China will be on vacation next Monday and Tuesday for the Labor Day Holiday. If you happen to be in Beijing on Saturday, be aware that authorities are warning evening rush hour traffic will be the worst of the year.

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1 big thing: China sounds alarm on tech self-reliance

Illustration: Sarah Grillo / Axios

Chinese President Xi Jinping continues to emphasize the need for China to cut reliance on foreign technology.

Why it matters: China has had programs for decades to develop indigenous technologies, but the focus is rapidly intensifying as the U.S. puts more pressure on China.

What's happening:

1. Xi chaired a national conference on the "work of cybersecurity and informatization" last weekend.

  • Per Xinhua, he stressed that China will inject more resources into research, industrial development and policy making in order to achieve breakthroughs in information technologies.

2. Xi went on an inspection tour of Hubei Province. One of the main propaganda themes so far from his trip is the need to take control of China’s technological destiny. At one stop on Thursday Xi told his audience, per the NYT's Chris Buckley tweet:

"In the past we tightened our belts, gritted our teeth, and built the two [atomic and hydrogen] bombs and a satellite...In the next step of tackling technology, we must cast aside illusions and rely on ourselves."

The threat: The recent U.S. sanctions that may cripple ZTE, a new Department of Justice investigation of Huawei that could lead to similar sanctions, and what appears to be a broader Trump administration strategy to thwart China’s technology ambitions could make a U.S.-China technology war run much hotter than the overall conflict over trade.

  • Technology CEOs the world over with supply chain dependencies in China should be increasingly nervous and focused on their firms' efforts to have viable contingency plans for a U.S.-China technology cold war. 

The U.S. efforts may fail, according to James Lewis of the Center for Strategic and International Studies. Lewis writes:

"There are very few technologies where we still have a monopoly, and though it is in our national interest to prevent exports that improve China’s technological base, we should not delude ourselves that this will frustrate Chinese ambitions. At best it may slow them ... China may not retaliate directly or immediately, as it still needs some U.S. technology for mobile phones, but it will not allow ZTE to go under. Foreign suppliers will offer ZTE substitute goods if they make them and look to build substitutes if they do not."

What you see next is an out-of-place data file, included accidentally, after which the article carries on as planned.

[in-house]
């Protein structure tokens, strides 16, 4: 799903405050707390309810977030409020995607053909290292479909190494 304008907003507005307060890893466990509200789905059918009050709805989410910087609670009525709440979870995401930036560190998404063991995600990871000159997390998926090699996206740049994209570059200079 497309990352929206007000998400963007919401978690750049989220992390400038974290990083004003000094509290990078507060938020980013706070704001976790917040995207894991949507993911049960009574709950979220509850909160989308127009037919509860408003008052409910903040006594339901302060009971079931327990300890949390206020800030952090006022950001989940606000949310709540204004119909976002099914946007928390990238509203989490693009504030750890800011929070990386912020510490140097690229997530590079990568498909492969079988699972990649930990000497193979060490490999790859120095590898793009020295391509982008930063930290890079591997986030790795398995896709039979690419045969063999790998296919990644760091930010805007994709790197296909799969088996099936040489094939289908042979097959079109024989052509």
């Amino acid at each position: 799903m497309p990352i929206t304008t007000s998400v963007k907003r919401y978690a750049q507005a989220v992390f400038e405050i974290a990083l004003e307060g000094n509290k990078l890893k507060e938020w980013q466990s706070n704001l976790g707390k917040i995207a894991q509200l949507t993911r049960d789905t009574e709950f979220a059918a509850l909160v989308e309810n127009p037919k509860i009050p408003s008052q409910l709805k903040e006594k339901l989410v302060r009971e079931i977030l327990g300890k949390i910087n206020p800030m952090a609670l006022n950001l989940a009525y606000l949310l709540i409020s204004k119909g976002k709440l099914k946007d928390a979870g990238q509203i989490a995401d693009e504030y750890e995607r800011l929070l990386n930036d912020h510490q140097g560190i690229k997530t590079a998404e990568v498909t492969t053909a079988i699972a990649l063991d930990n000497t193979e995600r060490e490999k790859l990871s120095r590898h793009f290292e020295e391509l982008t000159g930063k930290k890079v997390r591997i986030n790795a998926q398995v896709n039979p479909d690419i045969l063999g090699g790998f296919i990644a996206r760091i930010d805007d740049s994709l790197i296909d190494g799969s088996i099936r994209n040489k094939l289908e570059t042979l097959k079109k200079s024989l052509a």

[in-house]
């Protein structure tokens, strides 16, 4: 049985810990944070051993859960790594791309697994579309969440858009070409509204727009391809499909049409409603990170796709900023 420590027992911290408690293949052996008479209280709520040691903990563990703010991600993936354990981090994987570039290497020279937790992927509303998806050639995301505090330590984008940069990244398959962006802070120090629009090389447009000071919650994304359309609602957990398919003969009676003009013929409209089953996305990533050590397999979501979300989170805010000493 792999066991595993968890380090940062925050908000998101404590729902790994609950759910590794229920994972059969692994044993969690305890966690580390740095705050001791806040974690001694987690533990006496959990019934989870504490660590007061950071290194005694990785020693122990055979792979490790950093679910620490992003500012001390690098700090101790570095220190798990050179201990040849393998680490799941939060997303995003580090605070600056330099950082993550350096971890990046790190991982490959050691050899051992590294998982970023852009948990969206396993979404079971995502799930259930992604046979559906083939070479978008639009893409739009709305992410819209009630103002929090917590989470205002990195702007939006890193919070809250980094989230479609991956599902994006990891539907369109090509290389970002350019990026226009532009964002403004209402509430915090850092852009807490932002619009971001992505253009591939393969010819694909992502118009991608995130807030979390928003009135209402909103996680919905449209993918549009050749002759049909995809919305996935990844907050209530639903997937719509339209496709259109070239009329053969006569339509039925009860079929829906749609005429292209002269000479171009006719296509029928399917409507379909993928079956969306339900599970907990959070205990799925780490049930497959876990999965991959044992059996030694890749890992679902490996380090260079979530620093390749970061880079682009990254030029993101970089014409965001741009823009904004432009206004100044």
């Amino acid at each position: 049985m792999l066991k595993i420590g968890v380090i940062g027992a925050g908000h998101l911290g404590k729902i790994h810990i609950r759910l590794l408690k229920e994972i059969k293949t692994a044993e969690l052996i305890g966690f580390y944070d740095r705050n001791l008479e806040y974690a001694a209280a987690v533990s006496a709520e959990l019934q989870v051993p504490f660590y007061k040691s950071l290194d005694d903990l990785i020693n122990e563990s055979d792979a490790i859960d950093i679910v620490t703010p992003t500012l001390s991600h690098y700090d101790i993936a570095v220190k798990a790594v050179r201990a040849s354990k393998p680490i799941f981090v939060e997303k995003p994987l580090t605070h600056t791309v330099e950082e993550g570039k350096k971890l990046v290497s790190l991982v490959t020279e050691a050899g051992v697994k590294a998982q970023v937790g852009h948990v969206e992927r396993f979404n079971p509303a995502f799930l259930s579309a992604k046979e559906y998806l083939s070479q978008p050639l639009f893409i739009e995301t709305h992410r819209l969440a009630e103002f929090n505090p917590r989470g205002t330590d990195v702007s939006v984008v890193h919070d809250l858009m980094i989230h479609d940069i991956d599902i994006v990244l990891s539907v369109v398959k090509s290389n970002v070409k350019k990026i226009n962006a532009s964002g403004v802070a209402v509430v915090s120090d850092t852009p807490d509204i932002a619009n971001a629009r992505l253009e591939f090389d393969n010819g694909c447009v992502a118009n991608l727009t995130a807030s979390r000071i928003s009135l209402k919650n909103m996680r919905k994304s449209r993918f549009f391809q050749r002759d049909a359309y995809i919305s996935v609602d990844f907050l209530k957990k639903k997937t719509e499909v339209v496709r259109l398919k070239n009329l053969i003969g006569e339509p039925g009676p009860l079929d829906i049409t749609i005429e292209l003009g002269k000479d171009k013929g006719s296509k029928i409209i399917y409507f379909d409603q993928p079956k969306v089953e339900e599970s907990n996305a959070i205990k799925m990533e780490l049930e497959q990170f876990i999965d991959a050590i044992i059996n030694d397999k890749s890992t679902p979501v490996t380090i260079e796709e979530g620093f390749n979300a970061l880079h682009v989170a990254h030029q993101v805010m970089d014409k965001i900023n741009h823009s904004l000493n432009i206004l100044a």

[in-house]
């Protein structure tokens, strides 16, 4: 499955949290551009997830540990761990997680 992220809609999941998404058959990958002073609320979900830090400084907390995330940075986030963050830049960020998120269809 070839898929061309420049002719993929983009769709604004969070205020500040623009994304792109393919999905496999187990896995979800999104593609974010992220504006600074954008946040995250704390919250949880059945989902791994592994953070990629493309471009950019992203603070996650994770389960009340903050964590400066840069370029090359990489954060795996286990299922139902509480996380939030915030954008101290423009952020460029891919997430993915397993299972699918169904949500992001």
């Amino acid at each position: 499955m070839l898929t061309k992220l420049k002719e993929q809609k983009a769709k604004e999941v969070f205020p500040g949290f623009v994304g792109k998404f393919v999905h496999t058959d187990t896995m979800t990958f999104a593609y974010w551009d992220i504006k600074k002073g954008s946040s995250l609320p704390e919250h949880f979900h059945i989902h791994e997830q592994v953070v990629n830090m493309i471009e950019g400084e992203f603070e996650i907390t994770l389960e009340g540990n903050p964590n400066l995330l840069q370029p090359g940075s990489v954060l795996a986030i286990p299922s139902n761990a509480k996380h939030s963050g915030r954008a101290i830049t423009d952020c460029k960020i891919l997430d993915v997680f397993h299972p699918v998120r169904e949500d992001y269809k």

Go deeper: Reuters reports today that the Trump administration “may start scrutinizing informal partnerships between American and Chinese companies in the field of artificial intelligence.”

2. U.S. delegation in Beijing next week

Staff members set up Chinese and US flags. Photo: Jason Lee/AFP/Getty Images

The South China Morning Post has a few more details on the trip next week. It does not sound like expectations should be particularly high:

US Trade Representative Robert Lighthizer and White House trade adviser Peter Navarro will join Treasury Secretary Steven Mnuchin and National Economic Council head Larry Kudlow in the party that will meet Chinese officials, including President Xi Jinping and vice-president Wang Qishan, on May 3 and 4, a source who is familiar with the situation said...
While it would be easy for China to cut the surplus by importing more US goods, the source said Beijing was less willing to discussing structural issues, such as changes to its industrial policy...
“China won’t stop state-owned enterprises from distorting the market, won’t alter Made in China 2025 and won’t change the way it lends to Belt and Road projects,” the person said.

Why it matters: Made in China 2025 goes to the heart of the growing US-China technology war. It was never reasonable to expect China to modify a plan it sees as vital to achieving its goal of National Rejuvenation, and given the renewed public emphasis from Xi on developing indigenous core technologies it is even less likely there will be a breakthrough in the US-China trade disputes, unless President Trump decides to take a lesser deal, declare victory, and move on.

Go deeper: Kudlow says China trade talks could be a 'long process'

3. "Internet Superpower" goal means more controls

The cybersecurity conference mentioned above was important to further China's agenda to become what it calls an “Internet Superpower."

The details: The meeting reiterated that the Communist Party intends to strengthen its ability to shape and control online activities. According to Xinhua, during the meeting:

"Xi urged improving the governance capacity in cyberspace and developing a governing network led by the Party."
"Internet media should spread positive information, uphold the correct political direction, and guide public opinion and values towards the right direction."
"Internet service providers should take responsibility to prevent cyberspace from degrading into a platform full of harmful, false, and provocative information".